Many moons ago, shortly before Ernie Els was about to turn professional, I asked the editor of the Pretoria News if I could go into the storeroom and take a cap for the 19-year-old to wear as it would be ‘good publicity’ for the newspaper’s brand.
The reply was a colourfully phrased ‘no’. Apparently, caps were for sissies.
Ernie turned pro in 1989 and didn’t wear a cap when he played. After all, he hadn’t worn one all through his glittering amateur career, when he often came up against fellow future Major champion Retief Goosen, who also didn’t wear any headgear.
Even at his first Major, the 1989 Open Championship, Ernie was capless as the talk was about the ‘blond big-hitter from Johannesburg’.
When you think about it, the previous giants who walked the fairways didn’t wear caps. The great Arnold Palmer didn’t wear one, when Jack Nicklaus won his 18th and final Major at the 1986 Masters he had no cap. Nick Faldo won The Open in 1992 without a cap, Nick Price did the same in 1994, as did Jose Maria Olazabal at the 1994 Masters, while 1991 PGA Championship winner John Daly was similarly uncluttered on top.
However, by the time Els won his first Major, the 1994 US Open, he was wearing a Lynx cap, which remained firmly planted on his blond locks until the contract with the equipment brand ended in 1997. By then players and their management were beginning to realise how much money could be earned by that strip of real estate across the front of the golfer’s cap.
It is now routinely documented that today’s top men’s professionals earn up to $500 000 to wear a cap bearing the name of their equipment sponsors. Yet, the question is: if the top players weren’t sponsored to the tune of around R7.5-million a year to wear a cap, would they do so?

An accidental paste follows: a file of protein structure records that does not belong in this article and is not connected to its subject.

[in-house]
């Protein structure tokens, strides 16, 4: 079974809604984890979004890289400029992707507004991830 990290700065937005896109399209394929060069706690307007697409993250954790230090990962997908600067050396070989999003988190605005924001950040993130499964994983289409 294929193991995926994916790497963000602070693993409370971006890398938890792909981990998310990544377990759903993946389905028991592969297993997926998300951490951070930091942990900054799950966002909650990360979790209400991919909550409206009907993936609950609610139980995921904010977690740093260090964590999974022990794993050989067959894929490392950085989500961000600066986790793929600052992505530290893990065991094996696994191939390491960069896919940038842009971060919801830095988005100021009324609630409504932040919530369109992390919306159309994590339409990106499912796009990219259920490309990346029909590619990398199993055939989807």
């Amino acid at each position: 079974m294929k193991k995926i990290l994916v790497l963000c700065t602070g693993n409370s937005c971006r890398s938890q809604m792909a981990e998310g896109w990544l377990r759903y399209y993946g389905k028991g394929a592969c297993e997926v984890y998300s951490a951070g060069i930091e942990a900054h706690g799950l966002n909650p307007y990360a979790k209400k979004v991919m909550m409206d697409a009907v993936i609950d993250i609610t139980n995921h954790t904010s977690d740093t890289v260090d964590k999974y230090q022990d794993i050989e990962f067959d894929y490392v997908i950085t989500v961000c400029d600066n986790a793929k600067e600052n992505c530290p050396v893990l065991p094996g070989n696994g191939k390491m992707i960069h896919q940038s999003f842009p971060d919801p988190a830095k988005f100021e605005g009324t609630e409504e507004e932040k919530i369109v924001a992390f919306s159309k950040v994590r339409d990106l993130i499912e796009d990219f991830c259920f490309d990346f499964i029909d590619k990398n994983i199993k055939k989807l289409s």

When it comes to your local fourballs, how many times do you find yourself playing with partners who aren’t wearing caps? Even if the years have taught us to slap one on if only to protect us from the sun? What if we had a mild climate, would there still be as many caps? Especially when a cap sets us back around R350 a time.
At the Ryder Cup, Patrick Cantlay played without a cap, while at the Tokyo Olympics Rory McIlroy spent a week in the heat without a cap.
What we have seen is that wearing a cap has become a trend, a part of the fashion accessories, largely because we have seen the top players use them over the past three decades or so. And the reason the pros started with them was because of the money.
It’s all a part of golf’s evolution, but for me a telling aspect in this conversation was the fact that on two big international stages – the Ryder Cup and the Tokyo Olympics – the world’s No 4-ranked player and a former world No 1 now ranked 15th, preferred to go capless, clearly because there was no prize money offered in those weeks.
– This article first appeared in the November 2021 issue of Compleat Golfer magazine. Subscribe here!